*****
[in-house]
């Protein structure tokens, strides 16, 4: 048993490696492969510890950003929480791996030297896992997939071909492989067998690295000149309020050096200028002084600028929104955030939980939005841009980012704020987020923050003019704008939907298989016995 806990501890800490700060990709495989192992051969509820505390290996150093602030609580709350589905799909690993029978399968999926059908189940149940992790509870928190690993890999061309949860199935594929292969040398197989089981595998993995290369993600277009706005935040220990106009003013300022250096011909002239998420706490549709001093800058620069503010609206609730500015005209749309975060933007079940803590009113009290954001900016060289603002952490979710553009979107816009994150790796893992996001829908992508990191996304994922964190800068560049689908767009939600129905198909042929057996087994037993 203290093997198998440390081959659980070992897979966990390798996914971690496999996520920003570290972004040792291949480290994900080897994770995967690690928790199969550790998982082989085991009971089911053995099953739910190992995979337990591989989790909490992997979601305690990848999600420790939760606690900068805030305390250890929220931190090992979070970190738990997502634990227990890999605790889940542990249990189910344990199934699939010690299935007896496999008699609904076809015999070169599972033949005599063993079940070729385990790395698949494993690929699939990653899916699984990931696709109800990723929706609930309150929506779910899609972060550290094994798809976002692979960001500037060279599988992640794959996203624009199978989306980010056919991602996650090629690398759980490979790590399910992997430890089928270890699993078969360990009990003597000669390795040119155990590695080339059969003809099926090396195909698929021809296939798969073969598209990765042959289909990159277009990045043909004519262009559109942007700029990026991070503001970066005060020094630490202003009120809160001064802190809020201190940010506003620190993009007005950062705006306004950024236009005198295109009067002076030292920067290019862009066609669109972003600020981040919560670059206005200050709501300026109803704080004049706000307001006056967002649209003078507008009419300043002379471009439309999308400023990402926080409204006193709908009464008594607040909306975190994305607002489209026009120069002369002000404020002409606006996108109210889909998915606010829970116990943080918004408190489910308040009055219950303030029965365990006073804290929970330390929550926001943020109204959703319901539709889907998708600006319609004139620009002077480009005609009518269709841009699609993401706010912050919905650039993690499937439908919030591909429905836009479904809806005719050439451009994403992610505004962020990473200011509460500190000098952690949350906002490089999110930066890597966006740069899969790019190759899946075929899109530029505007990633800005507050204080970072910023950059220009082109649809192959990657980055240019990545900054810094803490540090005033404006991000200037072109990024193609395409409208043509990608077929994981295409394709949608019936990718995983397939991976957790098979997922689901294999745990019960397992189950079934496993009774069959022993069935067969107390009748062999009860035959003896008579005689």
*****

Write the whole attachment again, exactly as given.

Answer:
[in-house]
């Protein structure tokens, strides 16, 4: 048993490696492969510890950003929480791996030297896992997939071909492989067998690295000149309020050096200028002084600028929104955030939980939005841009980012704020987020923050003019704008939907298989016995 806990501890800490700060990709495989192992051969509820505390290996150093602030609580709350589905799909690993029978399968999926059908189940149940992790509870928190690993890999061309949860199935594929292969040398197989089981595998993995290369993600277009706005935040220990106009003013300022250096011909002239998420706490549709001093800058620069503010609206609730500015005209749309975060933007079940803590009113009290954001900016060289603002952490979710553009979107816009994150790796893992996001829908992508990191996304994922964190800068560049689908767009939600129905198909042929057996087994037993 203290093997198998440390081959659980070992897979966990390798996914971690496999996520920003570290972004040792291949480290994900080897994770995967690690928790199969550790998982082989085991009971089911053995099953739910190992995979337990591989989790909490992997979601305690990848999600420790939760606690900068805030305390250890929220931190090992979070970190738990997502634990227990890999605790889940542990249990189910344990199934699939010690299935007896496999008699609904076809015999070169599972033949005599063993079940070729385990790395698949494993690929699939990653899916699984990931696709109800990723929706609930309150929506779910899609972060550290094994798809976002692979960001500037060279599988992640794959996203624009199978989306980010056919991602996650090629690398759980490979790590399910992997430890089928270890699993078969360990009990003597000669390795040119155990590695080339059969003809099926090396195909698929021809296939798969073969598209990765042959289909990159277009990045043909004519262009559109942007700029990026991070503001970066005060020094630490202003009120809160001064802190809020201190940010506003620190993009007005950062705006306004950024236009005198295109009067002076030292920067290019862009066609669109972003600020981040919560670059206005200050709501300026109803704080004049706000307001006056967002649209003078507008009419300043002379471009439309999308400023990402926080409204006193709908009464008594607040909306975190994305607002489209026009120069002369002000404020002409606006996108109210889909998915606010829970116990943080918004408190489910308040009055219950303030029965365990006073804290929970330390929550926001943020109204959703319901539709889907998708600006319609004139620009002077480009005609009518269709841009699609993401706010912050919905650039993690499937439908919030591909429905836009479904809806005719050439451009994403992610505004962020990473200011509460500190000098952690949350906002490089999110930066890597966006740069899969790019190759899946075929899109530029505007990633800005507050204080970072910023950059220009082109649809192959990657980055240019990545900054810094803490540090005033404006991000200037072109990024193609395409409208043509990608077929994981295409394709949608019936990718995983397939991976957790098979997922689901294999745990019960397992189950079934496993009774069959022993069935067969107390009748062999009860035959003896008579005689």